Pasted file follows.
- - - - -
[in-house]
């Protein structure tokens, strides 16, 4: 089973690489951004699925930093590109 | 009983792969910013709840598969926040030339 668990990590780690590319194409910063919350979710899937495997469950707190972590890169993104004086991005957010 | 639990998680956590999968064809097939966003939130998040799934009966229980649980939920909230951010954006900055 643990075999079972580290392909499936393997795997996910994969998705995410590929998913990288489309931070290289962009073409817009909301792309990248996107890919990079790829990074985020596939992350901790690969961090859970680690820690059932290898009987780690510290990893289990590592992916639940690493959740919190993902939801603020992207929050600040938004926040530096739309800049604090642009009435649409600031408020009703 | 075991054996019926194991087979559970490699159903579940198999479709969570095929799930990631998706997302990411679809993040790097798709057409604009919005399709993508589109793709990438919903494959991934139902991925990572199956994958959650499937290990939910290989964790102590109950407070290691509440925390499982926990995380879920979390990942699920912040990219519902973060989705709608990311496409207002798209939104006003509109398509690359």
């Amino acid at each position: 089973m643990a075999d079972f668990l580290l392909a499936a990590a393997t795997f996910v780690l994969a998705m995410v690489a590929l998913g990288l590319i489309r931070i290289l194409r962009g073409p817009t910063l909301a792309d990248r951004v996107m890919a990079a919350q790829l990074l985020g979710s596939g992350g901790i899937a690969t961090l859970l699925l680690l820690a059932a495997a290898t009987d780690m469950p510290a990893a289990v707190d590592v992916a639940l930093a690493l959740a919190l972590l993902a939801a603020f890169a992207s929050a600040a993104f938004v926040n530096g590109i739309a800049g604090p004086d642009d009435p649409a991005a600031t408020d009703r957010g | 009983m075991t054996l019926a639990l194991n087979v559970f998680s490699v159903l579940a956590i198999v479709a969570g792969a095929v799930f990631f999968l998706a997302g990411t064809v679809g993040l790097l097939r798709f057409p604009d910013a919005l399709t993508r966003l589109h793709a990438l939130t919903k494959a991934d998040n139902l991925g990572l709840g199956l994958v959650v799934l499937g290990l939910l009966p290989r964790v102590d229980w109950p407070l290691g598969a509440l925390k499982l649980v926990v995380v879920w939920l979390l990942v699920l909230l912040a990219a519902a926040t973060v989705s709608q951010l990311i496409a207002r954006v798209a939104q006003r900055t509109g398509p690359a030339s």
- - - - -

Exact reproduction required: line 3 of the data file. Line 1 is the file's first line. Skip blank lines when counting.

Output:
């Amino acid at each position: 089973m643990a075999d079972f668990l580290l392909a499936a990590a393997t795997f996910v780690l994969a998705m995410v690489a590929l998913g990288l590319i489309r931070i290289l194409r962009g073409p817009t910063l909301a792309d990248r951004v996107m890919a990079a919350q790829l990074l985020g979710s596939g992350g901790i899937a690969t961090l859970l699925l680690l820690a059932a495997a290898t009987d780690m469950p510290a990893a289990v707190d590592v992916a639940l930093a690493l959740a919190l972590l993902a939801a603020f890169a992207s929050a600040a993104f938004v926040n530096g590109i739309a800049g604090p004086d642009d009435p649409a991005a600031t408020d009703r957010g | 009983m075991t054996l019926a639990l194991n087979v559970f998680s490699v159903l579940a956590i198999v479709a969570g792969a095929v799930f990631f999968l998706a997302g990411t064809v679809g993040l790097l097939r798709f057409p604009d910013a919005l399709t993508r966003l589109h793709a990438l939130t919903k494959a991934d998040n139902l991925g990572l709840g199956l994958v959650v799934l499937g290990l939910l009966p290989r964790v102590d229980w109950p407070l290691g598969a509440l925390k499982l649980v926990v995380v879920w939920l979390l990942v699920l909230l912040a990219a519902a926040t973060v989705s709608q951010l990311i496409a207002r954006v798209a939104q006003r900055t509109g398509p690359a030339s």